Insane Clown Posse’s Fans Are Still Gang Members Says a U.S. District Judge

The 2003 BillBoard Music Awards - Arrival

Fans of the rap-metal group Insane Clown Posse are still gang members, according to a United States district judge. U.S. District Judge Robert Cleland threw out a lawsuit from the group’s two members yesterday which challenged the 2011 FBI report that classified their fans, known as Juggalos, as gang members. According to Cleland, the federal government cannot be blamed for any of the issues that have occurred after the decision was made.

The Insane Clown Posse’s fans complain that since the FBI’s 2011 report came out they have been targeted by police across the nation because of the jewelry or tattoos that with the music duo’s symbol – a man running with a hatchet. The report calls Juggalos a “loosely organized hybrid gang,” who have committed assaults and vandalism and that even a “small number” have been involved in more serious crimes.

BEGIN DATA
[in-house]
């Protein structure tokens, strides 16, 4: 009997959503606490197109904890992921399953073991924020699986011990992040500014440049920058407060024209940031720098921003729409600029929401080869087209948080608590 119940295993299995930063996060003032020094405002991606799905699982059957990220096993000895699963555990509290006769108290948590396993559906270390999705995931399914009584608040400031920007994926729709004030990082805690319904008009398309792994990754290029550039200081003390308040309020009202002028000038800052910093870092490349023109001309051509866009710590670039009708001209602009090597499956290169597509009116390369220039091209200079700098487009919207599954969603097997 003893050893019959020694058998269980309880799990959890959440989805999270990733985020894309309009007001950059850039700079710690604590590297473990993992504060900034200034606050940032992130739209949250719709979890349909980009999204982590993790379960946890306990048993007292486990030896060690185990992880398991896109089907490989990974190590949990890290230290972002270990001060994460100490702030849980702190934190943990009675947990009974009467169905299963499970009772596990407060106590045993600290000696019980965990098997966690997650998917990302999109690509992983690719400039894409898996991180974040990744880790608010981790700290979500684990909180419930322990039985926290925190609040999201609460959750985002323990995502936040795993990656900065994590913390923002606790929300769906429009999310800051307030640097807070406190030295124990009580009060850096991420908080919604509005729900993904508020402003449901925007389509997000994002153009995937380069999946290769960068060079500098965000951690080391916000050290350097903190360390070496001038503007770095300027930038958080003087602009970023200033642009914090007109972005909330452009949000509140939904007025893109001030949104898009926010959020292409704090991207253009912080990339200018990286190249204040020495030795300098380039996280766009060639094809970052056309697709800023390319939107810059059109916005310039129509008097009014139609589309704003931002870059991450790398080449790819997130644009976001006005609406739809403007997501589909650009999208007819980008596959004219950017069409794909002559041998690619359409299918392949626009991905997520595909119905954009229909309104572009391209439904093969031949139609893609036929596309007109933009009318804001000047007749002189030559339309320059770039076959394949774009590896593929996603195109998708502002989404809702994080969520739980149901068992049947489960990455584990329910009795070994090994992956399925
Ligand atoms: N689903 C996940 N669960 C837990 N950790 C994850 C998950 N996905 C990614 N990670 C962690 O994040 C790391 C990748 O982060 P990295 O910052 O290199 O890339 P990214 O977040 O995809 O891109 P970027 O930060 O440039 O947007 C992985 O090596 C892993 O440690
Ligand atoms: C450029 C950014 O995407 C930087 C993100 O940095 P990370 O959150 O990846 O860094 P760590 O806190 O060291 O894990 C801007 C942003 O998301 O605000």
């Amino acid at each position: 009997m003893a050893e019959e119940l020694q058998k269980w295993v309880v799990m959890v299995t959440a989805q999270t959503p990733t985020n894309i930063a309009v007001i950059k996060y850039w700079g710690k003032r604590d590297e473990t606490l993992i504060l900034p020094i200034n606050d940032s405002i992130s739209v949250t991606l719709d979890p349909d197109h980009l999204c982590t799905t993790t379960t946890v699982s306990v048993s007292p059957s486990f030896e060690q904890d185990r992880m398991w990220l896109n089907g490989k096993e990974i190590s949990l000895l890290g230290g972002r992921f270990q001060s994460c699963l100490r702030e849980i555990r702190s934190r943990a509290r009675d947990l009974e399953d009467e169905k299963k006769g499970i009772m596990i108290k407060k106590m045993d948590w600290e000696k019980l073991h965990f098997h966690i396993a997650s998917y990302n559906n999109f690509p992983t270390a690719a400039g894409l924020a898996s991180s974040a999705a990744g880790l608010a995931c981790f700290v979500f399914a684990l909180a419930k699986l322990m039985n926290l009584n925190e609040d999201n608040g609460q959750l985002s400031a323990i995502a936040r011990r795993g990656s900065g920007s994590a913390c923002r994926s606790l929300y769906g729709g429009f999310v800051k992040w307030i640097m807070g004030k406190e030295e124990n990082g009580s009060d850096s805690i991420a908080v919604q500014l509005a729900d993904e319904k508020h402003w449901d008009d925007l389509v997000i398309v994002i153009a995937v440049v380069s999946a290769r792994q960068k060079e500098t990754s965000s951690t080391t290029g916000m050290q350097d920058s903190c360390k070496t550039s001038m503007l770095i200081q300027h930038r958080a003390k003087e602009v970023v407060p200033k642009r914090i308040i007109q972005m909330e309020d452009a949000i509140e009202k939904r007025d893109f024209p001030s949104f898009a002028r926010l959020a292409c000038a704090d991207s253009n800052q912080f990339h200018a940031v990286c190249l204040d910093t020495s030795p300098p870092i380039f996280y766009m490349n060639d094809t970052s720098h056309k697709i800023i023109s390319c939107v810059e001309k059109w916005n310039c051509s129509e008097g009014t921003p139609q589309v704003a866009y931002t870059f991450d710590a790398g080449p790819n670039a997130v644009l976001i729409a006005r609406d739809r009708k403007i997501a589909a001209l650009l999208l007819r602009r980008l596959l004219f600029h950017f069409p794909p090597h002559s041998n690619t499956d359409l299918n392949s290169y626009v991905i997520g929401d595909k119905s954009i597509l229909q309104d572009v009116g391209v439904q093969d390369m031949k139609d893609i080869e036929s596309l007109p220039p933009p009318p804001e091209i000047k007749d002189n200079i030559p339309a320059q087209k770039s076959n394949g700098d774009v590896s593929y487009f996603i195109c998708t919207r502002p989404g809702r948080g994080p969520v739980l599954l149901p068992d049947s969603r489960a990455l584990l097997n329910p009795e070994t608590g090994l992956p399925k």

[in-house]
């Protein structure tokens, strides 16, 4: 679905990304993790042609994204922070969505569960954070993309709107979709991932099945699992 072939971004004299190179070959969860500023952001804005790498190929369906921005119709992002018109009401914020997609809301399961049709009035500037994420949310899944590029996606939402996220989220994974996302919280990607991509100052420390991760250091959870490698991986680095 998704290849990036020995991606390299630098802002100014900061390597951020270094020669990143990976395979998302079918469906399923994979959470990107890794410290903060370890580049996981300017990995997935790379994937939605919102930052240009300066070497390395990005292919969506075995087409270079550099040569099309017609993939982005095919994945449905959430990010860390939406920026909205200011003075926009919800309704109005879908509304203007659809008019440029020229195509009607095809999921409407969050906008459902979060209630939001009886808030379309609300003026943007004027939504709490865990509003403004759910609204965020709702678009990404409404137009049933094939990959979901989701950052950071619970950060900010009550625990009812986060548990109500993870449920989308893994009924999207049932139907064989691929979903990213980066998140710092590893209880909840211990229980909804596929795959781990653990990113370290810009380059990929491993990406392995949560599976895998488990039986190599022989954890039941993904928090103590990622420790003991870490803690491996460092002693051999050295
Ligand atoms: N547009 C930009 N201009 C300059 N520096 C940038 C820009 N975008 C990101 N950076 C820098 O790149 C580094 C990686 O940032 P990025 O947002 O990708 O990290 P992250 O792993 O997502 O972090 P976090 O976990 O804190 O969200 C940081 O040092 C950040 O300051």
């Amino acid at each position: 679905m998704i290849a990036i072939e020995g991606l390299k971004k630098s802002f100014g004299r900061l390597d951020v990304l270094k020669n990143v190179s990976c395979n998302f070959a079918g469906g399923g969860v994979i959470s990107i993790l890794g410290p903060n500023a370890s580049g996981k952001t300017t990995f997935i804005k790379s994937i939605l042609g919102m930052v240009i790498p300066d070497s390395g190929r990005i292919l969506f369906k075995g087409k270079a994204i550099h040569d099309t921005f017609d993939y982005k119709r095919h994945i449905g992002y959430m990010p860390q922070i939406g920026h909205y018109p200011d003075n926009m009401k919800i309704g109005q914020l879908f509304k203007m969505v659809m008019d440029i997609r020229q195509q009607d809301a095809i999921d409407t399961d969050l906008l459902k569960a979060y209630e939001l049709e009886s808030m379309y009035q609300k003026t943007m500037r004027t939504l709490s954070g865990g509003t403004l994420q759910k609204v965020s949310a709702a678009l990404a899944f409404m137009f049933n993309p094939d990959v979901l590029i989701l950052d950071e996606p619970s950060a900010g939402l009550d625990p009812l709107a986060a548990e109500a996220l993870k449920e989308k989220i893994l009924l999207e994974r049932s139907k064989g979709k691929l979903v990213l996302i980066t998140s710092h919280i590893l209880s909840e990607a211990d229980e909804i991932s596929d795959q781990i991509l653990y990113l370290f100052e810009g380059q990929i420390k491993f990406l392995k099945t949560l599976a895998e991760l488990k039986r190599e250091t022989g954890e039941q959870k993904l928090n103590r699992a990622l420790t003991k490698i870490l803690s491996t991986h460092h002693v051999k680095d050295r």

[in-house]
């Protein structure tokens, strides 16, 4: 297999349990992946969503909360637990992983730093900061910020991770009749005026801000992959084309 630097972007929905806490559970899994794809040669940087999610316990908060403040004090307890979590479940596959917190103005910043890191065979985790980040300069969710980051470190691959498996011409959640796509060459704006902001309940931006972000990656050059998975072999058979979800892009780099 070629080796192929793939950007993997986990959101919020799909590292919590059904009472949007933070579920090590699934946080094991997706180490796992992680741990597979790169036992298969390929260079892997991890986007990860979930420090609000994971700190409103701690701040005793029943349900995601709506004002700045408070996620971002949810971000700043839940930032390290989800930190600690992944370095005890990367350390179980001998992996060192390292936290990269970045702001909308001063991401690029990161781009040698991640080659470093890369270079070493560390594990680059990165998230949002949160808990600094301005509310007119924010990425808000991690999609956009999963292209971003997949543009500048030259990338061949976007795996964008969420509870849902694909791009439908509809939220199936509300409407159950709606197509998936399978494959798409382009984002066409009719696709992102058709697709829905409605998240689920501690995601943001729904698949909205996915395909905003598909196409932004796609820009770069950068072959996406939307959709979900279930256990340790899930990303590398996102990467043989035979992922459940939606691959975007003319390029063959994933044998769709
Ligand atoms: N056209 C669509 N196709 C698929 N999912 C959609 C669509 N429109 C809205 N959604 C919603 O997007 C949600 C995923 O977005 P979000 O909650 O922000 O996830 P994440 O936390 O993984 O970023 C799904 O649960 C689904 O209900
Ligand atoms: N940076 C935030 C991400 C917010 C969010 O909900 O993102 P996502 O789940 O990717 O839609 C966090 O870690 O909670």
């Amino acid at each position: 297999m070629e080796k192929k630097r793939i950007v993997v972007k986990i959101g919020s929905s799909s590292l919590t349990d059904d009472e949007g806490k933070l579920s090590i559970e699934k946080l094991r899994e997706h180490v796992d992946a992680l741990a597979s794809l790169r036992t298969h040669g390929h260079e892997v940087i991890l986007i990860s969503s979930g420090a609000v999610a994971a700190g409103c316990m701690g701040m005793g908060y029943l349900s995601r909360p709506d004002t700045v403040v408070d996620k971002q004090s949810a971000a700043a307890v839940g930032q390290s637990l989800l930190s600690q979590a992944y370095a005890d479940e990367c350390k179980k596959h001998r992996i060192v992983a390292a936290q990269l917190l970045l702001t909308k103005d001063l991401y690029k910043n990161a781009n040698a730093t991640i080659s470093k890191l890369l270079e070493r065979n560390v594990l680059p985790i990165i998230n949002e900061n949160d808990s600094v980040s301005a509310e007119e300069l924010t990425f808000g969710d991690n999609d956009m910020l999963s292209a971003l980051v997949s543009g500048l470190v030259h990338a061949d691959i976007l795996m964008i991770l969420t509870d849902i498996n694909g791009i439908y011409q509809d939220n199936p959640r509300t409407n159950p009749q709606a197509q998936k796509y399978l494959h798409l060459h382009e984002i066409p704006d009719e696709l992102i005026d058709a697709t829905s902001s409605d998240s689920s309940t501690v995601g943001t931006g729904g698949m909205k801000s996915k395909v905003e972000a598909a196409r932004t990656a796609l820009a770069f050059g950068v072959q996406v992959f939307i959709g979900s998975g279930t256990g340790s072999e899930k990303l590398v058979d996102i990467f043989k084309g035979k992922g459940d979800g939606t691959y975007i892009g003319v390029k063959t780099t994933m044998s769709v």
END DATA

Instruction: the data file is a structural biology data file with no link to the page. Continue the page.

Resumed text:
Cleland claims that it is not the U.S. Justice Department’s responsibility to tell authorities across the country how to interpret the report.

The report “does not recommend any particular course of action for local law enforcement to follow, and instead operates as a descriptive, rather than prescriptive, assessment of nationwide gang trends,” Cleland said.

The American Civil Liberities Union has rallied behind the music group and its fans, filing the lawsuit on behalf of them. The ALCU believes that the group and its fans’ rights to free speech and due process were violated by the FBI’s report, and it plans on appealing Cleland’s decision.

“This is not the end. We’ll keep fighting to clear the Juggalo family name,” Insane Clown Posse member Joseph Bruce, who is known as Violent J, said in a statement released by the ACLU. “While it is easy to fear what one does not understand, discrimination and bigotry against any group of people is just plain wrong and un-American,” he said.

Photo by Carlo Allegri/Getty Images

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